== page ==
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The Weekend Neos Kosmos : 19 November 2016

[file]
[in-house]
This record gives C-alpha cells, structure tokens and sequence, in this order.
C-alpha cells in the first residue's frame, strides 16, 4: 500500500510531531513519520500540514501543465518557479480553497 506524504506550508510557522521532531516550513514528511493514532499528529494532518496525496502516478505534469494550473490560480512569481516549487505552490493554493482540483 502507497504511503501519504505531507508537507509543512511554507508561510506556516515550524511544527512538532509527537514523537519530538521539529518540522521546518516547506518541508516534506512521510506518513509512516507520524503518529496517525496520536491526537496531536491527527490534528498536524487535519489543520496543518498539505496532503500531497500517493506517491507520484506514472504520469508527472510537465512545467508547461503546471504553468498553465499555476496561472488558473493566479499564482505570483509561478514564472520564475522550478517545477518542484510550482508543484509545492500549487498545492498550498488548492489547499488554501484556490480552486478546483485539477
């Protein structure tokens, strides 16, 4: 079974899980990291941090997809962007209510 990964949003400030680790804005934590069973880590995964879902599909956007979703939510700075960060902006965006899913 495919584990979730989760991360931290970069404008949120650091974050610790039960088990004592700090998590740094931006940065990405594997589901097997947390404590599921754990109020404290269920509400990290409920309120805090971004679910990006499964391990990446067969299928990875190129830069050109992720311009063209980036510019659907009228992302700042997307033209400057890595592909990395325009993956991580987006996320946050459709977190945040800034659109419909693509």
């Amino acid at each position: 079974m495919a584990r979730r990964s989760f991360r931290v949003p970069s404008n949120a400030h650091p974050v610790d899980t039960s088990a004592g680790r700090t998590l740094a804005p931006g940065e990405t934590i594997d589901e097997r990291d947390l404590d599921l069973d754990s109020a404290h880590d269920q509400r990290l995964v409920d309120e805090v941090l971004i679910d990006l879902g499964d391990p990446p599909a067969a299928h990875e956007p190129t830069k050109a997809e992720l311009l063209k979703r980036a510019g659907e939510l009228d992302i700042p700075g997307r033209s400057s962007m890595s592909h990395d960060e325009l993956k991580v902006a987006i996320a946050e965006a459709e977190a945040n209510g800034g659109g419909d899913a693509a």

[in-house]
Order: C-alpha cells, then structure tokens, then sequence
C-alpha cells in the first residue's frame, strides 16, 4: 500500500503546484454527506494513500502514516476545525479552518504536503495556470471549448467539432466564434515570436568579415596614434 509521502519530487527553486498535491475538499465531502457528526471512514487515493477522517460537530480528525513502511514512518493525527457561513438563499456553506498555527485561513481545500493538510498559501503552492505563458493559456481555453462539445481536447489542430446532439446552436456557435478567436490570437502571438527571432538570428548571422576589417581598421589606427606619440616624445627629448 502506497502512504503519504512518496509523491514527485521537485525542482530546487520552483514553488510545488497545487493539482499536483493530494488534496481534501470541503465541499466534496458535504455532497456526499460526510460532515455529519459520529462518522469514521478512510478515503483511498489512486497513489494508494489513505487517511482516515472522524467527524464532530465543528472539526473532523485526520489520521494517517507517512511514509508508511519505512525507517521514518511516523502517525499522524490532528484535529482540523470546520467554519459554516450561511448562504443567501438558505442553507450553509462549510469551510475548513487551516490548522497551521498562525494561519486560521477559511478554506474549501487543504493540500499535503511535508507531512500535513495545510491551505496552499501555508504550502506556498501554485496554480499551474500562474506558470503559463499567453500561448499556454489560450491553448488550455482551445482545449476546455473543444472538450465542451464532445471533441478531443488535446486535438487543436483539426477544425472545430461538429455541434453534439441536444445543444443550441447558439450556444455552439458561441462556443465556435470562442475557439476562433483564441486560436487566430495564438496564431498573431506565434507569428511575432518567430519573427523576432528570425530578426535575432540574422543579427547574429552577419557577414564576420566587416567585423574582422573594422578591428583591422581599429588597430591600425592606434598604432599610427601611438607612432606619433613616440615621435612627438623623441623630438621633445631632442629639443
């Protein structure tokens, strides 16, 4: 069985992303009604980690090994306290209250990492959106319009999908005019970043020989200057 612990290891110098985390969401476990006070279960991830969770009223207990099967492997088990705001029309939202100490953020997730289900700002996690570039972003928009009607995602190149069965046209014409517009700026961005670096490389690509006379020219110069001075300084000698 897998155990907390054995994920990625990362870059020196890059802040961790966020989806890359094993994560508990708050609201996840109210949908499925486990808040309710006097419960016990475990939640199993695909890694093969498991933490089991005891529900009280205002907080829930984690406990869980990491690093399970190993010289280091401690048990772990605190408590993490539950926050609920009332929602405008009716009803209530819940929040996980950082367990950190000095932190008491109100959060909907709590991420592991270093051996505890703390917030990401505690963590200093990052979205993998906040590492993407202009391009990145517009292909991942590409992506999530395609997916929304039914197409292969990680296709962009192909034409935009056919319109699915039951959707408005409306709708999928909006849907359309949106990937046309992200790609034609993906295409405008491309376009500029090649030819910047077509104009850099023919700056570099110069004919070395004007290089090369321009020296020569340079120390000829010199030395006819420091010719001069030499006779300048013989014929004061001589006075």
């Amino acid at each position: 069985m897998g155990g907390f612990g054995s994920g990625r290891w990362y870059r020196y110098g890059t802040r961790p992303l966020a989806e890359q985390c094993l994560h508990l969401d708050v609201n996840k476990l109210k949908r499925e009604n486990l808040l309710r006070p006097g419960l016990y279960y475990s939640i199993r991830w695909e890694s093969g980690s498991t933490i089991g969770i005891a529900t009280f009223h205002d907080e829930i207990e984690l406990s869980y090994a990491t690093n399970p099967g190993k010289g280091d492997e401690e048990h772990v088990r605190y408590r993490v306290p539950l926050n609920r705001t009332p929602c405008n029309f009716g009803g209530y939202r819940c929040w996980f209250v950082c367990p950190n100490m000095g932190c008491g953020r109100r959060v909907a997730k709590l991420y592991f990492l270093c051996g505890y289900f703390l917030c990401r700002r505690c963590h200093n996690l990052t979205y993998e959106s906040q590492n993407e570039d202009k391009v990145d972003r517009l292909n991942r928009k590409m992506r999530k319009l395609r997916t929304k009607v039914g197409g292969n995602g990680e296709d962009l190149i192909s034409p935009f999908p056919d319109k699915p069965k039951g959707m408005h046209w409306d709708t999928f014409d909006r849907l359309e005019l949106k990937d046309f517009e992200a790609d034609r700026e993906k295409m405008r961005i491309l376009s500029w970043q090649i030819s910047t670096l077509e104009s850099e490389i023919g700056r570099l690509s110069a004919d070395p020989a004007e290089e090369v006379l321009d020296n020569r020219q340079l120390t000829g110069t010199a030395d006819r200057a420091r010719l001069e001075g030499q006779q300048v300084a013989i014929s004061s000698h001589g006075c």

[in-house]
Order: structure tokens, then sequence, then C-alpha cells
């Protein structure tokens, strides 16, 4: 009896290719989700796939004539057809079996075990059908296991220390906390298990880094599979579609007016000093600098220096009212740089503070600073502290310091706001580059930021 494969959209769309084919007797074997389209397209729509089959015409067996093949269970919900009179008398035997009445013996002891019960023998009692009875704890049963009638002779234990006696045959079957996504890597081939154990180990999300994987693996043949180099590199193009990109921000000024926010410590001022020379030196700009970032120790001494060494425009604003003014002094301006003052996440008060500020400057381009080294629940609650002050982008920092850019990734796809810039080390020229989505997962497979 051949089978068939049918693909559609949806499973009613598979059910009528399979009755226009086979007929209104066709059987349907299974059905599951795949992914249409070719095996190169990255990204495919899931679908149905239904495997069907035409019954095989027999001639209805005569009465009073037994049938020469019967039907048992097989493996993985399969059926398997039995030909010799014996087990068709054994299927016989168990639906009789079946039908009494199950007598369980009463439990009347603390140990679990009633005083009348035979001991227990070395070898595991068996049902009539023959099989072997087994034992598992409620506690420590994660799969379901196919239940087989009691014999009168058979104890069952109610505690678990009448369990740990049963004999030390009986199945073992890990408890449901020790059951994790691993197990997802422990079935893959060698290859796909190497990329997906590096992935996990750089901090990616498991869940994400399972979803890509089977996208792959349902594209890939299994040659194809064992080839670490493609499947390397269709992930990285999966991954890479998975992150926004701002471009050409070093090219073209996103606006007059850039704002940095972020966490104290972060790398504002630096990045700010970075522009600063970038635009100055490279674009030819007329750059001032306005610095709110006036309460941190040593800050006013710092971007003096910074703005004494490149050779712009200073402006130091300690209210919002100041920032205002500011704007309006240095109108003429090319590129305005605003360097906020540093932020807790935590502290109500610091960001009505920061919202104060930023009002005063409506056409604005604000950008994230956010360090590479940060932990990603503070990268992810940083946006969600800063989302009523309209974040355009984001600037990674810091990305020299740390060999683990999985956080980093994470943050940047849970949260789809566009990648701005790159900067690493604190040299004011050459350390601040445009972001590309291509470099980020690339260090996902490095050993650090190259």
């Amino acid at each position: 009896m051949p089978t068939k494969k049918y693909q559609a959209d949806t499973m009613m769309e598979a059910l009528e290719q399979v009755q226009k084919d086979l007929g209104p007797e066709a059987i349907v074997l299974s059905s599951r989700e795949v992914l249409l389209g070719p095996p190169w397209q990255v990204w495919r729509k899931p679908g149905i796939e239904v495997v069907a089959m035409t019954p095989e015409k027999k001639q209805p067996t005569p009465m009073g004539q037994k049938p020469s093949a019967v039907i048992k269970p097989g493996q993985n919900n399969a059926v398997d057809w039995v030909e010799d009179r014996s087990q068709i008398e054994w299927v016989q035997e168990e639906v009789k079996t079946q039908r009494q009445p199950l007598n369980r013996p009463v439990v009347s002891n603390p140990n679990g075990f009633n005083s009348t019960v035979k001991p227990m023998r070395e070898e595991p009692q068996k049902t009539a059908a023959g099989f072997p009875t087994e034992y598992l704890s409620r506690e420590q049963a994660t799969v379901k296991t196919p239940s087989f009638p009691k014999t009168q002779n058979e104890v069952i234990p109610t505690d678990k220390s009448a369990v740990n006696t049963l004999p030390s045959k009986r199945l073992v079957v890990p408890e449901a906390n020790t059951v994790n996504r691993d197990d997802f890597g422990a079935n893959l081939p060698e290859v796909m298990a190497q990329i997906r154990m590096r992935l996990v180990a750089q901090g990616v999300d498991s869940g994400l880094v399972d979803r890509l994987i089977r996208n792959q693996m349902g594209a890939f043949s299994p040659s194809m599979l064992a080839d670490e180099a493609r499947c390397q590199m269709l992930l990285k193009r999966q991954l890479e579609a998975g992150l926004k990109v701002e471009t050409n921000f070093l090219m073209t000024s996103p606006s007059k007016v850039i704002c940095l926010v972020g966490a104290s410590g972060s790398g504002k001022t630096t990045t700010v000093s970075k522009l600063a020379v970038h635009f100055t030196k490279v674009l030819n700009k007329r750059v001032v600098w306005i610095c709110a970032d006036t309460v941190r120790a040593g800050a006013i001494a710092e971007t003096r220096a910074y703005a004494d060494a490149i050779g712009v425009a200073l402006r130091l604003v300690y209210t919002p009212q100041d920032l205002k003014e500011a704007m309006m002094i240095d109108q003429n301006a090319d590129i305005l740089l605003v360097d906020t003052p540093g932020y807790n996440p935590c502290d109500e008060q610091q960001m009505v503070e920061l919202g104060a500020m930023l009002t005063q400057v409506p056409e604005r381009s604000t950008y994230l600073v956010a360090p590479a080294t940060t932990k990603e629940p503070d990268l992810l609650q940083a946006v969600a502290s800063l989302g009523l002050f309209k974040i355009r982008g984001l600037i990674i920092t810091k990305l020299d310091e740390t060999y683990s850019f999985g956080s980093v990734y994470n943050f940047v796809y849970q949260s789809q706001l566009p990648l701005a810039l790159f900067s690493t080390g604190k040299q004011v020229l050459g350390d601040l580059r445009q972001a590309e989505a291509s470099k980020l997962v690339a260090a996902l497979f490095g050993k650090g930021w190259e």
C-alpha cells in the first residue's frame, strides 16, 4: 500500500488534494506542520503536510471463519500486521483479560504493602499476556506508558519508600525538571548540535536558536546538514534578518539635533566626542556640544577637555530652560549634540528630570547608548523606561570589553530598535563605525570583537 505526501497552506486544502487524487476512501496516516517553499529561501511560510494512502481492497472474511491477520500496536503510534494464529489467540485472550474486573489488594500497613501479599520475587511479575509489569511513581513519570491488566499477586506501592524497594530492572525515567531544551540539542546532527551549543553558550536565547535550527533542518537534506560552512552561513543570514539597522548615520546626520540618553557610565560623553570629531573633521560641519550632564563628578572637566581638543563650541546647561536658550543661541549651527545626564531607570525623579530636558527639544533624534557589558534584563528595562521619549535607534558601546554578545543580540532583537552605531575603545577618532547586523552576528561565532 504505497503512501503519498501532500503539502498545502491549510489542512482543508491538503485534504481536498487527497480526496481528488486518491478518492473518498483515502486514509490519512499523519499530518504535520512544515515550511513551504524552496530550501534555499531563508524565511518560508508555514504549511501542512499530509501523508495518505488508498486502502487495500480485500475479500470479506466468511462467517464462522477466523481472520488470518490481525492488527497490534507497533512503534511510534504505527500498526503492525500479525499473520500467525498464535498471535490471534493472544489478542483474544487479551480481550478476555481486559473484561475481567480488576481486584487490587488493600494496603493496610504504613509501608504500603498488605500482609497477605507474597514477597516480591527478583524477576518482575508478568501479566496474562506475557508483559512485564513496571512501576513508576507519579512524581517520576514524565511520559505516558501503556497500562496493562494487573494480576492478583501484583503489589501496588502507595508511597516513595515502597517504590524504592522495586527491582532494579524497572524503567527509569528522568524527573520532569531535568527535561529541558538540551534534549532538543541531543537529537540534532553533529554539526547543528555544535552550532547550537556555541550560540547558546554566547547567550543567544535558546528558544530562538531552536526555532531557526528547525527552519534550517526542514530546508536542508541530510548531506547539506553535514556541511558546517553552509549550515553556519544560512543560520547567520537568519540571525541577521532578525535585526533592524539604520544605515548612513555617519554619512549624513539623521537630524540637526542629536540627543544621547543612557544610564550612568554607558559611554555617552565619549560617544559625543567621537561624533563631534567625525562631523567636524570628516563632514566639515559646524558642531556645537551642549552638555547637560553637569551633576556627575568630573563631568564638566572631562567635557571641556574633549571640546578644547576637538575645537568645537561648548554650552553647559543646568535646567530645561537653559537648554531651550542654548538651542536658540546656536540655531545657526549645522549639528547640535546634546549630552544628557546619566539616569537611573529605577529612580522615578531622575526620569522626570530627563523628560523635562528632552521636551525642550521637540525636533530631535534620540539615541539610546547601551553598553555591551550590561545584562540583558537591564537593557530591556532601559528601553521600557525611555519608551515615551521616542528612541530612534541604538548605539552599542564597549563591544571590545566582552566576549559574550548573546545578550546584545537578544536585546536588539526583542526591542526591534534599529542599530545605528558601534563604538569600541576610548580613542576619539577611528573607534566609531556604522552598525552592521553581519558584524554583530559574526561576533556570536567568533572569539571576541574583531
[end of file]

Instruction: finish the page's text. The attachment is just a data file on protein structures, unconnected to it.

SPORT 30 THE WEEKEND NEOS KOSMOS | SATURDAY 19 NOVEMBER 2016 DIGITAL.NEOSKOSMOS.COM South to launch A-League bid GEORGE STOGIANNOU Can you imagine the club, which in 2010 was conferred the title of Oceania Team of the 20th Century, playing in the Asian Champions League? As far-fetched as that may seem now, its passionate supporters are hoping it may become a real possibility. South Melbourne is a sleeping giant of Australian football, according to club director Bill Papastergiadis. As befits a sleeping giant, South is dreaming big, announcing earlier this week it wants to become one of the next two A-League teams the FFA has indicated it plans to introduce, into an expanded A-League within the next couple of years. To achieve its dream, South will need to convince the FFA that the A-League needs South Melbourne more than it needs any of the numerous other bidders expected from all over the country, including Geelong, Tasmania, Adelaide, WA, South Sydney and Brisbane. Papastergiadis, who chairs South's A-League advisory board, told Neos Kosmos that South Melbourne is in a great position, both on and off the park, to make a persuasive bid. "Essential to this was securing a licence and lease deal for the (Lakeside) stadium," he says. "Until that deal was secured, which was only earlier this year, any prospect of a viable deal was not possible. So that achievement earlier in the year, along with on-field success (with senior South Melbourne’s A-League advisory board chairman Bill Papastergiadis flanked by bid team members Gabrielle Giuliano (R) and Luisa Chen. PHOTO: TIM CARRAFA. mens, womens and junior development programs) has put us in the fortunate position of being able to properly position ourselves to bid for an A-League Licence." As Papastergiadis elaborates, the stadium deal which secures the club economically underpins and differentiates South's bid from other existing A-League clubs and other potential bidders. "No other club in Victoria or Australia has an equivalent stadium deal. It's not only a 40-year deal, it's moreso the financial components of that deal. The fact is that this deal enables us to run a club at a stadium with a requirement for very limited attendance. Unlike at AAMI stadium, where you need to have something like 14,000 people to attend a game to break even, we don't have that same financial constraint. We start breaking even at 1,500 people. "And more importantly, which no other A-League club has, we'll have a social club which will be completed in two-and-a-half months’ time, within our facility. All of these things will underpin the economic viability of the proposal by this club." Papastergiadis has no doubt that Melbourne is ready to accommodate a third A-League club, and he believes that the FFA favours expansion into the bigger cities over expansion into regional centres. "Absolutely, that's not my view. That's the view of FFA. What Gallop has said is that they are not so confident about how regional clubs have performed, and there's plenty of carcasses of A-League clubs that have failed in regional cities. What they (FFA) have said is that we need to fish, and fish hard. They've admitted that the fish are in Melbourne and Sydney. There are the biggest populations and biggest supporter bases and junior programs. We fit in with their own model about where the growth should be." Furthermore, Papastergiadis is adamant South would not cannibalise other clubs' supporters. "We will bring our own supporters to the game, such that the Melbourne City-Melbourne Victory teams will in fact be enhanced because they will have competitive derbies which generate significant interest." Since South's intention to bid for an A-League License became public earlier this week, there have been the usual objections raised in some quarters about the club's strong ethnic heritage and how this would play out in an A-League. Papastergiadis meets this objection head on, countering with, "I believe I'm as Australian as anyone else in this country. I was born in this country". Can Roar halt the Sky Blues Express? GEORGE STOGIANNOU With a Friday night double header this round, and the postponement of Phoenix’s match against Victory due to stadium damage caused by the earthquake, just two matches remain to complete round 7 of the A-League, commencing this evening with Sydney FC taking on third-placed Brisbane in Brisbane in what will arguably be the match of the round. The action continues on Sunday with the F3 derby. Brisbane Roar FC v Sydney FC Saturday 19 Nov, 7.50 pm Suncorp Stadium Sydney’s scintillating start to the season of six straight wins brings it within reach of the A-League record of seven straight wins to start the season set by Melbourne Victory in 2006-7. Also impressive is Syd- ney’s record-breaking 17 goals in the six opening matches, with its free scoring ways continuing last week in the 4-1 win over Perth Glory. The side also possesses numerous goal-scoring threats including Brosque, Bobo, Holosko and also midfield playmaker Milos Ninkovic, who was instrumental in the big win over Glory. Sydney faces perhaps its biggest test of the season when it plays third-placed Brisbane Roar this evening at Suncorp, which has not been a happy hunting ground for Sydney, winning just three of its 17 matches there against the Roar. It will face the secondbest defence in the league, marshalled by Luke Devere and Jade North, and will also have to deal with the pace of Jamie Maclaren who returns from Socceroo duty, Petratos and Oar in defence, as well as the wily Holman in midfield, who scored his first A-League goal in the draw away to Adelaide United last round. “We’re controlling our own destiny, we’re not hoping the other teams are making mistakes and capitalising on them," said Sky Blues coach Graham Arnold. “We’re six rounds in, we’re looking to go up to play against Brisbane. “It’s only the start," he continued. "Records and that don’t really interest me. It’s about getting better with every performance. “Brisbane has a history of being a very good club, a very good team. John and Ross Aloisi are doing a very good job up there, they’ve got depth and quality, and for us it’s just another challenge. "We’re going up there expecting to win the game.” Newcastle Jets v Central Coast Mariners Sunday 20 Nov, 5.00 pm McDonald Jones Stadium After a promising start, the Jets have been brought down to earth in recent weeks, losing three in a row. Coach Mark Jones lamented their failure to take their chances against Melbourne City last week, with Morten Nordstrand’s glaring miss proving costly. Injuries continue to deplete the Jets’ defensive stocks, after central defender Nigel Boogaard limped out of the game last week. He is expected to miss up to six weeks with a leg injury. Jones may be forced to use defensive midfielders Ben Kantarovski or Johnny Koutroumbis in a central defensive role. The Mariners also came unstuck last week against a depleted Wellington Phoenix, continuing a trend of not having scored a firsthalf goal all season. Coach Paul Okon will be hoping one of his attackers may be able to exploit the Jets’ defensive vulnerability on Sunday. The Mariners will be without experienced defender Jacques Faty, who is expected to be out for at least a week with an injury. "The notion of ethnicity is irrelevant to the appropriateness of any bid. The bid should be considered on its merits. This concern about ethnic rivalries, if it was a problem, it would've been manifest in the NPL, and it hasn't been manifest at all in the NPL. So it's a dead issue in my opinion and we've all moved on since then. The club has evolved, as has the FFA." Papastergiadis could also point objectors to the example of Brisbane Roar, originally founded in 1957 by Dutch immigrants as Hollandia-Inala, which then morphed into Brisbane Lions before eventually becoming Brisbane Roar, and which to the present day retains its orange shirts in deference to its Dutch heritage. He has no doubts South Melbourne's inclusion will be beneficial to the A-League. "At the end of the day, the FFA should be interested in our proposal because we will bring a lot of interest to the A-League which is important to their TV deal. And what do I mean by that? The Herald Sun generated 1000 per cent more interest (for their story on South's bid) than their AFL and cricket articles. They got swamped with interest. It's that passion which the ALeague and FFA require. And South Melbourne can bring that, passion for and against us." Papastergiadis says he is confident the advisory panel will meet with the FFA before the end of the year to discuss South Melbourne's bid.